An oral and maxillofacial specialist is thoroughly qualified to repair facial injuries. These professionals are well versed in emergency care, acute treatment, and long-term reconstruction and rehabilitation – not just for physical reasons, but for emotional ones as well. Injuries to the face, by their very nature, impart a high degree of emotional as well as physical trauma to patients. The science and art of treating these injuries requires special training involving a “hands on” experience and an understanding of how the treatment provided will influence the patient’s long-term function and appearance.
Our surgeons meet and exceed these modern standards. They are trained, skilled, and uniquely qualified to manage and treat facial trauma. They are on staff at local hospitals and deliver emergency room coverage for facial injuries, which include the following conditions:
- Facial lacerations
- Intraoral lacerations
- Avulsed (knocked out) teeth
- Fractured facial bones (cheek, nose, or eye socket)
- Fractured jaws (upper and lower jaw)
The Nature of Maxillofacial Trauma
There are a number of possible causes of facial trauma, such as motor vehicle accidents, accidental falls, sports injuries, interpersonal violence, and work-related injuries. Types of facial injuries can range from injuries to teeth to extremely severe injuries to the skin and bones of the face. Typically, facial injuries are classified as either soft tissue injuries (skin and gums), bone injuries (fractures), or injuries to special regions (such as the eyes, facial nerves, or the salivary glands).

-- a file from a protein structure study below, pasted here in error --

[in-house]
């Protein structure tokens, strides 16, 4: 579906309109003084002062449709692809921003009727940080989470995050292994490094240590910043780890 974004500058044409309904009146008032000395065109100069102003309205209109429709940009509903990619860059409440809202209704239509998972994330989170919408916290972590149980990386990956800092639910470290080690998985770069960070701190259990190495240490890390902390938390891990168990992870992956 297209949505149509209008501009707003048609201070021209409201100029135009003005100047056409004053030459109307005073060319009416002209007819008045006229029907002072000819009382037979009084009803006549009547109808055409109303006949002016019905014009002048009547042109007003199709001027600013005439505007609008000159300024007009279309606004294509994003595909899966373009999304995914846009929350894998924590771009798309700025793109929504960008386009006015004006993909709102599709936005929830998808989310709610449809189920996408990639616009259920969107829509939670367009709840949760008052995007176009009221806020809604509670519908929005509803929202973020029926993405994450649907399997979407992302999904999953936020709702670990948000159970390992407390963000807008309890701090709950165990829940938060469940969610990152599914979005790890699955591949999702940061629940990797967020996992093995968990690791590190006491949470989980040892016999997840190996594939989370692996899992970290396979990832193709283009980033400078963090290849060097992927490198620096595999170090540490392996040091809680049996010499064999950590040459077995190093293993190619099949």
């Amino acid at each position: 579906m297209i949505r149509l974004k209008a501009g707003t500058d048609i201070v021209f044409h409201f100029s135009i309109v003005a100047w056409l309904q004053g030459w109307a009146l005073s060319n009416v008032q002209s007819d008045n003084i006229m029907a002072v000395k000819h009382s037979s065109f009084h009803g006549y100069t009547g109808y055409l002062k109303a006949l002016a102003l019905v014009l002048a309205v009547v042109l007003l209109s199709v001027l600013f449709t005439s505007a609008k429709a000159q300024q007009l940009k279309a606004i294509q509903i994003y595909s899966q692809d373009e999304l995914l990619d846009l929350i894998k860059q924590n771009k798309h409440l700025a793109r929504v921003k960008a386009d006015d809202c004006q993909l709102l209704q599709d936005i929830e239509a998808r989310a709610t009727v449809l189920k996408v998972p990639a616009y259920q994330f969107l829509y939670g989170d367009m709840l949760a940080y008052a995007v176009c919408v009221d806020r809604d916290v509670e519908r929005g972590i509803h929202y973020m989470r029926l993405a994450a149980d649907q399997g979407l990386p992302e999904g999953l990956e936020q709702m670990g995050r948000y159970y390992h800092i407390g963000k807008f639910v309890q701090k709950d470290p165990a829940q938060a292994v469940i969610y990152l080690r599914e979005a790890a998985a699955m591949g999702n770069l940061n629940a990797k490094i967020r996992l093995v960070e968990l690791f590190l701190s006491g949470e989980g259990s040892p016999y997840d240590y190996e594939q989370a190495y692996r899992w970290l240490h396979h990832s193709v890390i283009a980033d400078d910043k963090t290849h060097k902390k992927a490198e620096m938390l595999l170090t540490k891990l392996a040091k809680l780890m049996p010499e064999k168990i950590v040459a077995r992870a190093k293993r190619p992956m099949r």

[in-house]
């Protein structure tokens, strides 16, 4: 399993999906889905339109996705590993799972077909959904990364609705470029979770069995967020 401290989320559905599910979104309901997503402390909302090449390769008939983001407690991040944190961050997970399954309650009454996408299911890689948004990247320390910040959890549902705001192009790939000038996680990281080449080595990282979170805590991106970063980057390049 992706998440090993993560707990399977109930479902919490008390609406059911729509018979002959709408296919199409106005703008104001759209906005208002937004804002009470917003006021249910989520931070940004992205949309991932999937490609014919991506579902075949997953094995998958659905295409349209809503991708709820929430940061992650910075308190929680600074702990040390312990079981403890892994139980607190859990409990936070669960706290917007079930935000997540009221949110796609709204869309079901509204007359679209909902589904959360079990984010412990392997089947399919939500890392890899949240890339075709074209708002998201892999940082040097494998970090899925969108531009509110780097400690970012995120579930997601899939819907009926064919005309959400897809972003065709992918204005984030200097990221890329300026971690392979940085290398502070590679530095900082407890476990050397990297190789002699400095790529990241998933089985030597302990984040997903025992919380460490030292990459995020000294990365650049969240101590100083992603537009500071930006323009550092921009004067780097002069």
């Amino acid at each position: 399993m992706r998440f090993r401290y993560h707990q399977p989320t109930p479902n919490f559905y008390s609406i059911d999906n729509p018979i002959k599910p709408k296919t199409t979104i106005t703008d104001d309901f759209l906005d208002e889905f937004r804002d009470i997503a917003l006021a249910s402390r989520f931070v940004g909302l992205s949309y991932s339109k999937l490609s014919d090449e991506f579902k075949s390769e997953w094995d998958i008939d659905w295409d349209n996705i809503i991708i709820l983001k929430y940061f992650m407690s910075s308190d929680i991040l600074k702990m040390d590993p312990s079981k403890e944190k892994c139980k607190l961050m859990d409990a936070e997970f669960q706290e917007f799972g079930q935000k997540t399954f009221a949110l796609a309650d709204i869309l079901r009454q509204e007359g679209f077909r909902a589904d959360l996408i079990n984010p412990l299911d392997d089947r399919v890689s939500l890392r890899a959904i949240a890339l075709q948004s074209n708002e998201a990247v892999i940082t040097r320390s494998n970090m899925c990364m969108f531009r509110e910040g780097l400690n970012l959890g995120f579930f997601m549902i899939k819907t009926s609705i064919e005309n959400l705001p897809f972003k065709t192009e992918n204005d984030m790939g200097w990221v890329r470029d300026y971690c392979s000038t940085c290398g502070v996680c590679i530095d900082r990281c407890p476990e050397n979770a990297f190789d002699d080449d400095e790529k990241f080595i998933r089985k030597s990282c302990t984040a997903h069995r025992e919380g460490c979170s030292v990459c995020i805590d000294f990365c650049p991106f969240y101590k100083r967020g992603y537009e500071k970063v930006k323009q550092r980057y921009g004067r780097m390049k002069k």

Soft Tissue Injuries of the Maxillofacial Region
When soft tissue injuries, such as lacerations, occur on the face they are repaired by suturing. In addition to the obvious concern of providing a repair that yields the best cosmetic result possible, care is taken to inspect for and treat injuries to structures such as facial nerves, salivary glands, and salivary ducts (or outflow channels). Our surgeons are well-trained oral and maxillofacial surgeons and are proficient at diagnosing and treating all types of facial lacerations.
Bone Injuries of the Maxillofacial Region
Fractures to the bones in the face are treated in a similar manner to fractures in other parts of the body. The specific form of treatment is determined by various factors, which include the location of the fracture, the severity of the fracture, and the age and general health of the patient. When an arm or leg is fractured a cast is often applied to stabilize the bone to allow for proper healing. Since a cast cannot be placed on the face, other means have been developed to stabilize facial fractures.